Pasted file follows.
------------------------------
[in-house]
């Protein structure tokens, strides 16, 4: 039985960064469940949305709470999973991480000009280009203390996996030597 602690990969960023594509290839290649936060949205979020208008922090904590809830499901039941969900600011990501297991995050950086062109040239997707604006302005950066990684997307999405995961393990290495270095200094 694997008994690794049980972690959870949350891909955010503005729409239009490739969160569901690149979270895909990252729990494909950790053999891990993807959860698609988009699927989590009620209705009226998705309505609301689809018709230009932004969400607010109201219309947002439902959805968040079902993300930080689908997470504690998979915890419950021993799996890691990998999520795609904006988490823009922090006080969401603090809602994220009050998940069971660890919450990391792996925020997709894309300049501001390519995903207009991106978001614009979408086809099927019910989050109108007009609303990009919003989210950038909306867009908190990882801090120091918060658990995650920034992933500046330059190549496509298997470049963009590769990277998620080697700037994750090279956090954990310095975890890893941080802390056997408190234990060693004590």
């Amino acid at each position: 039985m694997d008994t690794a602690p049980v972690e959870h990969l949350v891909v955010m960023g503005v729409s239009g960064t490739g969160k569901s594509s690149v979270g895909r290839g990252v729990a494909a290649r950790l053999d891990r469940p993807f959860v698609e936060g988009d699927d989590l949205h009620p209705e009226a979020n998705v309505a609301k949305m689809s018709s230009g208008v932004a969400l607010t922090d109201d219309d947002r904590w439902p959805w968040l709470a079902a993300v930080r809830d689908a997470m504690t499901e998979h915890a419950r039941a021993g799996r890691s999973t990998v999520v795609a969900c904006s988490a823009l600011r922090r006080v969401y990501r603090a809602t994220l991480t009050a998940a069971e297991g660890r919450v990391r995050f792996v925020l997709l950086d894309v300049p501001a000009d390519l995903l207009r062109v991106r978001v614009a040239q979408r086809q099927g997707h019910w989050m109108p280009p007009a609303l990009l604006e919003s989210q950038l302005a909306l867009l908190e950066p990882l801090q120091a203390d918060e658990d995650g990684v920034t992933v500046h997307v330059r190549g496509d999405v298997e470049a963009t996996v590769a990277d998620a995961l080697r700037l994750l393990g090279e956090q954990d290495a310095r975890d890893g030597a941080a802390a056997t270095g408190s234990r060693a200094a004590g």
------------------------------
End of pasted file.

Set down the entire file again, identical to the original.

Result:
[in-house]
């Protein structure tokens, strides 16, 4: 039985960064469940949305709470999973991480000009280009203390996996030597 602690990969960023594509290839290649936060949205979020208008922090904590809830499901039941969900600011990501297991995050950086062109040239997707604006302005950066990684997307999405995961393990290495270095200094 694997008994690794049980972690959870949350891909955010503005729409239009490739969160569901690149979270895909990252729990494909950790053999891990993807959860698609988009699927989590009620209705009226998705309505609301689809018709230009932004969400607010109201219309947002439902959805968040079902993300930080689908997470504690998979915890419950021993799996890691990998999520795609904006988490823009922090006080969401603090809602994220009050998940069971660890919450990391792996925020997709894309300049501001390519995903207009991106978001614009979408086809099927019910989050109108007009609303990009919003989210950038909306867009908190990882801090120091918060658990995650920034992933500046330059190549496509298997470049963009590769990277998620080697700037994750090279956090954990310095975890890893941080802390056997408190234990060693004590």
């Amino acid at each position: 039985m694997d008994t690794a602690p049980v972690e959870h990969l949350v891909v955010m960023g503005v729409s239009g960064t490739g969160k569901s594509s690149v979270g895909r290839g990252v729990a494909a290649r950790l053999d891990r469940p993807f959860v698609e936060g988009d699927d989590l949205h009620p209705e009226a979020n998705v309505a609301k949305m689809s018709s230009g208008v932004a969400l607010t922090d109201d219309d947002r904590w439902p959805w968040l709470a079902a993300v930080r809830d689908a997470m504690t499901e998979h915890a419950r039941a021993g799996r890691s999973t990998v999520v795609a969900c904006s988490a823009l600011r922090r006080v969401y990501r603090a809602t994220l991480t009050a998940a069971e297991g660890r919450v990391r995050f792996v925020l997709l950086d894309v300049p501001a000009d390519l995903l207009r062109v991106r978001v614009a040239q979408r086809q099927g997707h019910w989050m109108p280009p007009a609303l990009l604006e919003s989210q950038l302005a909306l867009l908190e950066p990882l801090q120091a203390d918060e658990d995650g990684v920034t992933v500046h997307v330059r190549g496509d999405v298997e470049a963009t996996v590769a990277d998620a995961l080697r700037l994750l393990g090279e956090q954990d290495a310095r975890d890893g030597a941080a802390a056997t270095g408190s234990r060693a200094a004590g």